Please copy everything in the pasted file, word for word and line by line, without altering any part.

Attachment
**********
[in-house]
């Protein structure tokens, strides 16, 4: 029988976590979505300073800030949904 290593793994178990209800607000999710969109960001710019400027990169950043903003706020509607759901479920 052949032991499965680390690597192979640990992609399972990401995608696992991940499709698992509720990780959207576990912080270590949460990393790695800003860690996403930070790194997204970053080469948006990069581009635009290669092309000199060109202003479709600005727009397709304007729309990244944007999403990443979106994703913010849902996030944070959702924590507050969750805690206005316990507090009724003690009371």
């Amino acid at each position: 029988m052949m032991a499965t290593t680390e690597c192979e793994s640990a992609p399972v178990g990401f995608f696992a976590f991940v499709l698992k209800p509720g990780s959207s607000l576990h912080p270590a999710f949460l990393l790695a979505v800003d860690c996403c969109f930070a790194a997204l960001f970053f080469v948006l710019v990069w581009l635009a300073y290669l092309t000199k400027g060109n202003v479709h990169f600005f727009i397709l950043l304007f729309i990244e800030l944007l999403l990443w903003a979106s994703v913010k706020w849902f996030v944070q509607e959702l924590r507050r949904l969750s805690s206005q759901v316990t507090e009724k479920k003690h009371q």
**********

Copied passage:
[in-house]
């Protein structure tokens, strides 16, 4: 029988976590979505300073800030949904 290593793994178990209800607000999710969109960001710019400027990169950043903003706020509607759901479920 052949032991499965680390690597192979640990992609399972990401995608696992991940499709698992509720990780959207576990912080270590949460990393790695800003860690996403930070790194997204970053080469948006990069581009635009290669092309000199060109202003479709600005727009397709304007729309990244944007999403990443979106994703913010849902996030944070959702924590507050969750805690206005316990507090009724003690009371």
């Amino acid at each position: 029988m052949m032991a499965t290593t680390e690597c192979e793994s640990a992609p399972v178990g990401f995608f696992a976590f991940v499709l698992k209800p509720g990780s959207s607000l576990h912080p270590a999710f949460l990393l790695a979505v800003d860690c996403c969109f930070a790194a997204l960001f970053f080469v948006l710019v990069w581009l635009a300073y290669l092309t000199k400027g060109n202003v479709h990169f600005f727009i397709l950043l304007f729309i990244e800030l944007l999403l990443w903003a979106s994703v913010k706020w849902f996030v944070q509607e959702l924590r507050r949904l969750s805690s206005q759901v316990t507090e009724k479920k003690h009371q």